Our Elected Political Fools
August 8, 2011
By Alan Caruba
The notion that the Tea Party movement’s members are “terrorists” is so idiotic that it defies belief. As the debt ceiling debate wound down, that was all one heard from Democrat politicians and their mainstream media toadies. It is a measure of their desperation.
Neither the President, nor the leadership of the Democratic Party apparently got the message of the 2010 elections that took away the control of the House and gave it to Republicans and new Tea Party caucus members. The initial Democrat response was to call them “extremists” for wanting to get the spending under control, but mostly to repeal Obamacare.
The House, in fact, did vote to repeal Obamacare and a lot of Americans have forgotten that the Tea Party movement began with its opposition to that legislative monstrosity. On March 9, 2010, they filled the streets of Washington, DC, right up to the stairs of the U.S. Capitol Building. David Axelrod, then a White House consigliore to President Obama, dismissed them saying, “They are wrong.”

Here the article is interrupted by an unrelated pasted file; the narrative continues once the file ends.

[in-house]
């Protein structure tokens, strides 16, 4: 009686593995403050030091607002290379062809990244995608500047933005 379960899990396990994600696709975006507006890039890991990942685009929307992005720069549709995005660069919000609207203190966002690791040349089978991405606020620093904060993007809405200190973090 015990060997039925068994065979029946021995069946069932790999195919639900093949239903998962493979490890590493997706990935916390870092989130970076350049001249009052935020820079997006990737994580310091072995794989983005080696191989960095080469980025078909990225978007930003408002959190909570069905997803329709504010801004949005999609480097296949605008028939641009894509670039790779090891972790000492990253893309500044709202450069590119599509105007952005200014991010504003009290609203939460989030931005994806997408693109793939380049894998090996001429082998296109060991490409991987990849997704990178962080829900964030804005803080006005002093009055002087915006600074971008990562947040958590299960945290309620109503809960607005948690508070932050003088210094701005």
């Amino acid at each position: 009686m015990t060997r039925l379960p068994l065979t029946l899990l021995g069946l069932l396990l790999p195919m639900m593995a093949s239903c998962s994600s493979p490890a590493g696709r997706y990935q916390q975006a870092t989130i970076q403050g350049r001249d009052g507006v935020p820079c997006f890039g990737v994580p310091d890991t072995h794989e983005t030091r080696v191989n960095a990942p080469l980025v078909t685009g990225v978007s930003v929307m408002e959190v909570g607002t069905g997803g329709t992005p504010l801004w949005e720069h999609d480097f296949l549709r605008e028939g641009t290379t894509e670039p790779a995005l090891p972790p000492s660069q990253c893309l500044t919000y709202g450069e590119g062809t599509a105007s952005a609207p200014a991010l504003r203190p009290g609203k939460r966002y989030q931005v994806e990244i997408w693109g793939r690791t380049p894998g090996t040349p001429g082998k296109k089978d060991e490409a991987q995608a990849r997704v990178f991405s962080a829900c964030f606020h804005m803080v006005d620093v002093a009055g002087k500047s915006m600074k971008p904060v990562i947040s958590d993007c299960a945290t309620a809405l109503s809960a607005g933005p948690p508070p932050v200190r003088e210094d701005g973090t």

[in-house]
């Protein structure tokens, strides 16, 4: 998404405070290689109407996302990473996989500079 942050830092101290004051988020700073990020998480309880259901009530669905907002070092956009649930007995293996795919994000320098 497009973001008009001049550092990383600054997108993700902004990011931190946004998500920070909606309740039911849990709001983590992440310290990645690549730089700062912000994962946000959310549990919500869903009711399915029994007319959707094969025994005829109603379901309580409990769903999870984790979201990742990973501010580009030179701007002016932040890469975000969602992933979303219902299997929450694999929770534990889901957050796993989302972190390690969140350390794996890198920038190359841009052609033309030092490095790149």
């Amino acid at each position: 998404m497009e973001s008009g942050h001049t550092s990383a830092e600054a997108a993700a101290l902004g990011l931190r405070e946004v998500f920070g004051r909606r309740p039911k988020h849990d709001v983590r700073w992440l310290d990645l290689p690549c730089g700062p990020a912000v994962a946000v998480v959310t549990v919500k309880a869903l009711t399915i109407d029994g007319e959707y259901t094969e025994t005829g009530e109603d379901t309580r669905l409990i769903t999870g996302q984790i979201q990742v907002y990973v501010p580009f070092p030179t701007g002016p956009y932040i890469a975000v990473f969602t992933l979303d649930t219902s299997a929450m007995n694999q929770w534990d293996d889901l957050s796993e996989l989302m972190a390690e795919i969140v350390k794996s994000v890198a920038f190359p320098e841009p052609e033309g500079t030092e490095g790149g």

They were not wrong then and, in many respects, they are not wrong now. They are, however, impatient. That is historically American because we have always been a people in a hurry. It does not, however, serve the Tea Party movement well because it makes the more vocal among them say silly things.
To begin with, the debt ceiling had to be lifted so that the AAA rating of U.S. securities could continue to be sold, current obligations met, and time secured to begin the long hard process of reversing a decades-long spending binge by both the government and individual Americans who turned their homes into ATMs.
The housing bubble burst in September 2008 at the end of President Bush’s second term. It’s worth remembering that, when Bush came into office, President Clinton had bequeathed him a budget surplus. Bush expanded Medicare with a prescription benefit. 9/11 occurred on his watch, draining a trillion dollars out of the economy, and he responded with a war in Afghanistan and then added a war in Iraq for good measure.
They seemed like a good idea at the time. The Bush tax cuts reduced government revenues and were very popular, but bills must be paid. Massive borrowing ensued.
When the financial crisis hit President Bush was at the tail end of a long period of U.S. history dating back to the 1930s Great Depression that made it inevitable. Social Security and Medicare/Medicare have become unsustainable.